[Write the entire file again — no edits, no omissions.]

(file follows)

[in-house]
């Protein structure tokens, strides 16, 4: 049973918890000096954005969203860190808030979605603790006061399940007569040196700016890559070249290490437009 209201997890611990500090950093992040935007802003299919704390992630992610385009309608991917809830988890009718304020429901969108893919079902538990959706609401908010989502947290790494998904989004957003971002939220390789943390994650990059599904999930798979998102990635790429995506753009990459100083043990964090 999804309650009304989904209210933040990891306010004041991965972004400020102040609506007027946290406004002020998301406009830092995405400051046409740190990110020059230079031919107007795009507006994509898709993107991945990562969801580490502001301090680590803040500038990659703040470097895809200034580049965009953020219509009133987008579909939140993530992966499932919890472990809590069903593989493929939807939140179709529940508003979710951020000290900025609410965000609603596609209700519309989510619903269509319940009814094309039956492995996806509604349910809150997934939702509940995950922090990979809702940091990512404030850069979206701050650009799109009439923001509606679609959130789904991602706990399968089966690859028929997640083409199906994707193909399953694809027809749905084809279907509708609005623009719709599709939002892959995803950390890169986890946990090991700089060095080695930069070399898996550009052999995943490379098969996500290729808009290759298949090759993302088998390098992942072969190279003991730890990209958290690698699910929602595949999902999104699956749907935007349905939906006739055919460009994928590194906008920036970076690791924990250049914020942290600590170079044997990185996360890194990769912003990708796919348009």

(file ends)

[in-house]
């Protein structure tokens, strides 16, 4: 049973918890000096954005969203860190808030979605603790006061399940007569040196700016890559070249290490437009 209201997890611990500090950093992040935007802003299919704390992630992610385009309608991917809830988890009718304020429901969108893919079902538990959706609401908010989502947290790494998904989004957003971002939220390789943390994650990059599904999930798979998102990635790429995506753009990459100083043990964090 999804309650009304989904209210933040990891306010004041991965972004400020102040609506007027946290406004002020998301406009830092995405400051046409740190990110020059230079031919107007795009507006994509898709993107991945990562969801580490502001301090680590803040500038990659703040470097895809200034580049965009953020219509009133987008579909939140993530992966499932919890472990809590069903593989493929939807939140179709529940508003979710951020000290900025609410965000609603596609209700519309989510619903269509319940009814094309039956492995996806509604349910809150997934939702509940995950922090990979809702940091990512404030850069979206701050650009799109009439923001509606679609959130789904991602706990399968089966690859028929997640083409199906994707193909399953694809027809749905084809279907509708609005623009719709599709939002892959995803950390890169986890946990090991700089060095080695930069070399898996550009052999995943490379098969996500290729808009290759298949090759993302088998390098992942072969190279003991730890990209958290690698699910929602595949999902999104699956749907935007349905939906006739055919460009994928590194906008920036970076690791924990250049914020942290600590170079044997990185996360890194990769912003990708796919348009």